When interviewer Koenig asked “why Grady would allow Patrick to operate a homosexual branch of the O.T.O.,” (not strictly speaking true), David King stated that Patrick was not yet out of the closet when he launched the Rites of Shiraz. A principal parnter of King in the undertaking was
Waldo Pasquala Willson (i.e. Pasq) Fra. Dionysus.

Patrick King was the descendent of a noted scholar and possessed of a first class mind. Said David King “Patrick referred to the O.T.O. as an intellectual book club. Academic one-upmanship was the favourite game. This was true in SLC of the Church of the 4 Sided Triangle. I am quite sure that this is what attracted Patrick and me. “

The Rites of Shiraz are an important step in the re-creation of Thelema. In the repressive atmosphere of the late 1940s, many of the custodians of Crowley’s memory were intent on repressing the queerness that had defined his life. There were various reasons. Yorke seems to have been concerned it would “detract” from his message and materials, rather than understanding that it was core to his message of gender and sexual freedom, that the essential freedom of Thelema was incomplete without the understanding that gender is personal and unique.

There are allegations that Crowley left a longer XI° paper which has been lost or repressed, but in many ways that is not important. The language and concepts of Crowley’s time were inadequate to produce a fully modern XI° ritual. King’s ideas may also be imperfect but they represent a step on the route to a modern understanding of Thelema’s mysteries, particularly the understanding that what are, in early 20th century parlance “sexual mysteries,” can be understood in the modern era as both gender and sexual mysteries.

In an editor’s note in his interview with David King, Peter Koenig claims that the Rites of Shiraz “are motly authored by Laura Deerfield but based on Patrick King’s ideas.” The details of this bear further investigation, but do not undermine King’s important role in reviving the queer core of Thelema, though they do speak well of Deerfield and indicate a partnership of the sort we see so often in esoteric work. A thorough history of the Rites must also involve exploration of the role of others in establishing them.

The circumstances of King’s explusion from O.T.O. have generally been presented as a conflict with the new O.H.O., William Breeze, Hymenaeus Beta, who took control of the California based group run by McMurtry in 1986. The written and anecdotal accounts are not particularly flattering to Breeze, however in fairness they were penned by critics. In any case the issues seem to have revolved more around a power struggle within the organization than the specific merits of King’s ideology and work.

David King completes the narrative of Patrick’s final days. “After his expulsion from the O.T.O., Patrick was depressed and asked his friend and lover Laura Deerfield to go with him on a whim. They had little money and arrived in Europe broke…”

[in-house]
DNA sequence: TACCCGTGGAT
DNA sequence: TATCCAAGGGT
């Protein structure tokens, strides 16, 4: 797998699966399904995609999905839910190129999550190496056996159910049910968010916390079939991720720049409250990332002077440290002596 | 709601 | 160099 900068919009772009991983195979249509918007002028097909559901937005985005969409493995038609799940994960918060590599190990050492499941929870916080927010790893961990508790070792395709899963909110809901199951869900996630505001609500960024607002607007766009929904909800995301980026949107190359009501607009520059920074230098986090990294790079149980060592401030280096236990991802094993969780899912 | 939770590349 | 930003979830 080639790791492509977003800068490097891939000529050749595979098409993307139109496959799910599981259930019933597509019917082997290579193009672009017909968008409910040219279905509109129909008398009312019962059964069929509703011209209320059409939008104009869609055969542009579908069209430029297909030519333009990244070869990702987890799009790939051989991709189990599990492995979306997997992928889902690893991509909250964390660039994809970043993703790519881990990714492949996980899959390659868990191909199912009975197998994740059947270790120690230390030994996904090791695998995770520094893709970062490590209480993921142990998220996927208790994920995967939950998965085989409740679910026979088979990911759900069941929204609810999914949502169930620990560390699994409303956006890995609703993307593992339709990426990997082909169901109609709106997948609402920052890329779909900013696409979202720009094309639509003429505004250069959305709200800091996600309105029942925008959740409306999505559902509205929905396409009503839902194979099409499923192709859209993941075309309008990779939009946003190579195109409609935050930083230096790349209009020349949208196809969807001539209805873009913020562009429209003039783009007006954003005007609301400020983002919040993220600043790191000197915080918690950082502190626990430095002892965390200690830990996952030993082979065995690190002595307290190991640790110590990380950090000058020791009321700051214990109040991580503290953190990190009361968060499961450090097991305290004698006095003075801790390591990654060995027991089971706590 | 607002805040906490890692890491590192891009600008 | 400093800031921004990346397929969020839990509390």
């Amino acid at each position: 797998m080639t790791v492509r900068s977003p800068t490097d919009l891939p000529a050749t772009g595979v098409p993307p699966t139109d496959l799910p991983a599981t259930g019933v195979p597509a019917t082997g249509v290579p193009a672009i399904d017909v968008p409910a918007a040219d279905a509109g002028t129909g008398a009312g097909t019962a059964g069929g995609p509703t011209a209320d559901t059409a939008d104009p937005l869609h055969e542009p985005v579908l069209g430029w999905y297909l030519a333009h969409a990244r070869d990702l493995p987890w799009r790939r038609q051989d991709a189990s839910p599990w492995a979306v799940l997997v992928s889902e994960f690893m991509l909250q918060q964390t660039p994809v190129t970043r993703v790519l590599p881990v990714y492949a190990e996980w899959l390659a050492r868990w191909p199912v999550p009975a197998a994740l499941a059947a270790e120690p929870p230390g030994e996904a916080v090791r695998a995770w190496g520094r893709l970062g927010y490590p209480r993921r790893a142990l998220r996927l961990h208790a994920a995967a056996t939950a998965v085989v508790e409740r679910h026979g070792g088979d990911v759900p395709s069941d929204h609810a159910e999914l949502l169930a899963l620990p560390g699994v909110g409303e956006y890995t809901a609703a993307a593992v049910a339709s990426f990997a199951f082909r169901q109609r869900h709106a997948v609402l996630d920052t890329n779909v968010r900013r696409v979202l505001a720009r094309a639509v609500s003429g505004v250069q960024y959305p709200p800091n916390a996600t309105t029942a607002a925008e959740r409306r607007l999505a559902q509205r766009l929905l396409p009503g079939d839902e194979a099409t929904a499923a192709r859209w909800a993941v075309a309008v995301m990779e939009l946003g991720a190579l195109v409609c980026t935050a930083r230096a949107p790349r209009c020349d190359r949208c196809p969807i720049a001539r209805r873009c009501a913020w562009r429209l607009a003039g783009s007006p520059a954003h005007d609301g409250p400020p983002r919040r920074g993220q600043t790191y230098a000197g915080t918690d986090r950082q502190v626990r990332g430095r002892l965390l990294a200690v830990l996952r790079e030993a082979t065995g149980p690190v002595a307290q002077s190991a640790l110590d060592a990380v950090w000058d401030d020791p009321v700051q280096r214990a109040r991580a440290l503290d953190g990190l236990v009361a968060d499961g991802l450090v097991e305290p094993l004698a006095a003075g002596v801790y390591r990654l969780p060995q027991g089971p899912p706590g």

In matter of fact there seems to have been some years between Patrick King’s explusion, and his trip to Czechia, which can be dated about 1994-1995 by the subsequent account.

David King states that Patrick King and Deerfield had travelled to Prague because it was a “cool place to go,” and intended to stay there a few months before travelling to China, but remained for about three years. “She was his lover and went with Patrick to Europe and was staying with Patrick when he passed away. She described living under a bridge with Patrick in Prague, CZ, during the winter months and freezing as they couldn’t afford an apartment. I don’t know whether she was a member of the O.T.O. She clearly knew something about Sex Magick. She told me that she and Patrick practiced Sex Magick together.”

According to Koenig (it is unclear but appears he is paraphrasing Deerfield) Patrick King died on September 29, 1997 in Prague, Czechia. “Patrick King died of complications due to a beating of the Czech police as the result of a dispute with his landlord. His head wound never stopped bleeding and there was reason to suspect that he was bleeding internally. In fact he died when an electric radiator caught fire and filled the room with smoke. It may be considered a complication of the beating, since the only reason King and his friend staying at the little artist-collective-to-be (the building was still being fixed up) was because they had been locked out of their apartment.”

The thread of King’s work survives though it is relegated to limited editions and obscure corners of the internet.

King is interesting for several reasons. He represents a sort of re-intersection of the gestalt tradition of Thelema propagated from Cameron and other Beat era notables through the media of the Sexual Revolution and the direct tradition maintained by the surviving Agape Lodge members. With Cameron and Parsons his work represents one of the most remarkable and notable contributions to Post-Crowley Thelema, and probably one of the least understood.

King’s work is also at least a steppingstone if not a full portal, into the full gender and sexual mysteries of the new Aeon. It represents the continued maturation of Thelema as language and culture have evolved to catch up with the outline roughed out at the dawn of the 20th century.